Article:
Review State-specific Coursework Exceptions
In addition to national course requirements, some states require slightly more classroom time to become an appraiser trainee. However, these states still require the four-hour trainee class in addition to their state-specific requirements. Learn more about your state’s requirements by visiting the state licensing board website or by visiting an online education provider’s website.
Here’s a quick breakdown of the requirements in some of these states:
- New York, California & West Virginia: 150 hours of coursework
- Colorado: 110 hours of coursework
- Florida: 100 hours of coursework
- North Carolina, Tennessee, Kentucky & Georgia: 90 hours of coursework
There are many education providers that offer the standard appraisal courses required for getting your trainee license, but they are not created equal. McKissock Learning has more than 25 years of experience educating real estate professionals and offers in-depth, state-specific learning that prepares soon-to-be appraisers to be the best in their field. Click here for more information.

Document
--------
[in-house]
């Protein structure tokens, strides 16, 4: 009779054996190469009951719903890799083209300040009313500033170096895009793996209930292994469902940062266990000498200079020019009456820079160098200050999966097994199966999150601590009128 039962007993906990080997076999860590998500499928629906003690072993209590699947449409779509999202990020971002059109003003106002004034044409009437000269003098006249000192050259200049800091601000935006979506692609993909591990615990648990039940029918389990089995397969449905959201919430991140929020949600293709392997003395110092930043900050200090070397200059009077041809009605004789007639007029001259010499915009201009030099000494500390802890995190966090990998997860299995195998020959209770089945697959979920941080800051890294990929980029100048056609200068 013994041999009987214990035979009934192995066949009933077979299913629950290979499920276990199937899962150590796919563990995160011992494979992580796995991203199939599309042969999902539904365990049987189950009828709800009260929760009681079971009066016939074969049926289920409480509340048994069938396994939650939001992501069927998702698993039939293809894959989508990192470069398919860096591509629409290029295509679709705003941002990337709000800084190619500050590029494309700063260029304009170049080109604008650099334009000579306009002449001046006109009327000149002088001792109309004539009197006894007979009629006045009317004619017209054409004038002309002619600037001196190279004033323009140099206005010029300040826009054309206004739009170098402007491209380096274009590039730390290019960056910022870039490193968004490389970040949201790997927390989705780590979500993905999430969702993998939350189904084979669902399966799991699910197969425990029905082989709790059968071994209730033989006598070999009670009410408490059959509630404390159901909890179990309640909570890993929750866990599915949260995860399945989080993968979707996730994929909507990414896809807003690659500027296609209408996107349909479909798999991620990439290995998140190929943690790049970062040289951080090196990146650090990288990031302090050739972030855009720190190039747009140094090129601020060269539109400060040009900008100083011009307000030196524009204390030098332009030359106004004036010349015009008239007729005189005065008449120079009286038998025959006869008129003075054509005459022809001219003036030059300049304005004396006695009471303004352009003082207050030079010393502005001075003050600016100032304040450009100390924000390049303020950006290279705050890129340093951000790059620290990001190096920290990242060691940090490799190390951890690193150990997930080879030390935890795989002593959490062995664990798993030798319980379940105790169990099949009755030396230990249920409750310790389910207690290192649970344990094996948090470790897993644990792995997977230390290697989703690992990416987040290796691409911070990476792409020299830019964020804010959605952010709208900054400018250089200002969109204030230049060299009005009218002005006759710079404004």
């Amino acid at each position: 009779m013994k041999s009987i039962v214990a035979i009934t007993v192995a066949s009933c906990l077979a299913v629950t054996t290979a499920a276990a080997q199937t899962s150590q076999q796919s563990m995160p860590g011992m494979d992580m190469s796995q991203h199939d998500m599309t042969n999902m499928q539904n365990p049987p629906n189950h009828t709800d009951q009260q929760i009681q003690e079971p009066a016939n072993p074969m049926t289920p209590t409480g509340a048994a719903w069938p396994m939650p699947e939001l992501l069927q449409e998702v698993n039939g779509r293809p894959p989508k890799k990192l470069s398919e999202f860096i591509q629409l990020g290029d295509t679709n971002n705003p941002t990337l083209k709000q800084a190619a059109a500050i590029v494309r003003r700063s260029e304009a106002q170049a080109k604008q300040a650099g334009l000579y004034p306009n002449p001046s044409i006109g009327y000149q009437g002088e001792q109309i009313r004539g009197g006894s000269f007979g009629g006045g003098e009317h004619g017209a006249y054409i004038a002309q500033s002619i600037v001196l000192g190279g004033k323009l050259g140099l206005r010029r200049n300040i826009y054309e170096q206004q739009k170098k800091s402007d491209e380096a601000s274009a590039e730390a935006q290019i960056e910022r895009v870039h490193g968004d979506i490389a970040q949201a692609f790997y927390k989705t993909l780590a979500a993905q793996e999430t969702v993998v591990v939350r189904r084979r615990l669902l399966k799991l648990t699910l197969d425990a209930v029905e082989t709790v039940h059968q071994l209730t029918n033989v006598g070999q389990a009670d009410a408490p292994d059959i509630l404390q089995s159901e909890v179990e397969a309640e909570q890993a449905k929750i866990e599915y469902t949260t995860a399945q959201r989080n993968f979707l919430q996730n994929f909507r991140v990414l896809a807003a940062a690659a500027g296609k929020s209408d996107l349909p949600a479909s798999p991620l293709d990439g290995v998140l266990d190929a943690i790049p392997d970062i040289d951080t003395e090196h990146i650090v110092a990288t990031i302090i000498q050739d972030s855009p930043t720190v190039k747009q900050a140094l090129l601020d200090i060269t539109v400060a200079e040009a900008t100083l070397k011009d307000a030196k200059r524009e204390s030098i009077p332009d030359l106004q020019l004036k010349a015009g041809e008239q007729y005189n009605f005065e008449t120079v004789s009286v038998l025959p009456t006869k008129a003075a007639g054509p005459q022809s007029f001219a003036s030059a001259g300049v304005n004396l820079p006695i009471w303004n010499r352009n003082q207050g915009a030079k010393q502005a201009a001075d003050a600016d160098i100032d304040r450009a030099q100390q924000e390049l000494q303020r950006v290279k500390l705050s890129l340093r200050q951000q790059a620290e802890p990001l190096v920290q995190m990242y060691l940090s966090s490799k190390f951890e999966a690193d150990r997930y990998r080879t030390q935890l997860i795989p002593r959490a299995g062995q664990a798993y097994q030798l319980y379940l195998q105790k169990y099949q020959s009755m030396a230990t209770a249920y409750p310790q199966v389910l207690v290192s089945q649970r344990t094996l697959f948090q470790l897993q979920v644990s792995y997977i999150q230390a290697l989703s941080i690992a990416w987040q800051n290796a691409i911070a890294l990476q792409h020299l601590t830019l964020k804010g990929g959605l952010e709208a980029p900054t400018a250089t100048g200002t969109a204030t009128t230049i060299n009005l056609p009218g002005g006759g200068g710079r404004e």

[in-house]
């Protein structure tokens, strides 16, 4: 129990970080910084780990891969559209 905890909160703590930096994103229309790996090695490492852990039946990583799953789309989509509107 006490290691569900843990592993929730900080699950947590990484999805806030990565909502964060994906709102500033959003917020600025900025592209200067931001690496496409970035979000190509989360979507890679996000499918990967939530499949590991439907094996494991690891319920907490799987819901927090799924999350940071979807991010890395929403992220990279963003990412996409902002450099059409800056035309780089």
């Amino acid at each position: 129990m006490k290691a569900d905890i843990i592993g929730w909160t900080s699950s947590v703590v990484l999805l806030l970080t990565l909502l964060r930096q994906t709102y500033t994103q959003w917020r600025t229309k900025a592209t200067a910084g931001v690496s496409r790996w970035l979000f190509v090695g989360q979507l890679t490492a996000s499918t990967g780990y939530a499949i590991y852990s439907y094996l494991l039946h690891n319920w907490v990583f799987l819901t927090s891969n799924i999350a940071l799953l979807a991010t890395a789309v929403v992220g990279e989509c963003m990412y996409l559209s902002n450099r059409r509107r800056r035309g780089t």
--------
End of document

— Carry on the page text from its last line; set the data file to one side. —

“Take quality education [courses] — live and in-person. Doing so exposes you both to sound theory and solid education as well as potentially introduces you to would-be mentors. Other appraisers are more likely to consider hiring someone as a trainee if they have a solid education from a reputable education provider.”
― Rachel Massey, Principal, Massey & Associates Valuation Services, LLC
Step 2: Complete 1,000 Hours of Real Estate Work Experience
After becoming an appraiser trainee, you can only work as a real estate appraiser under the strict mentorship of a licensed real property appraiser. To graduate to the next level of appraiser licensing and become a licensed real property appraiser, you must complete approximately 1,000 hours of work experience under the supervision of a licensed real property appraiser in no fewer than six months.
Getting a position as a real estate appraisal trainee can be challenging. Trainee appraisers can usually find positions at residential appraisal firms and, more frequently, at banks, which generally have the greatest need for real estate appraisal services. Places like the American Society of Appraisers job bank or Indeed or can often be great resources once you reach this point. Just be sure you work under a certified appraiser and keep track of the hours you work.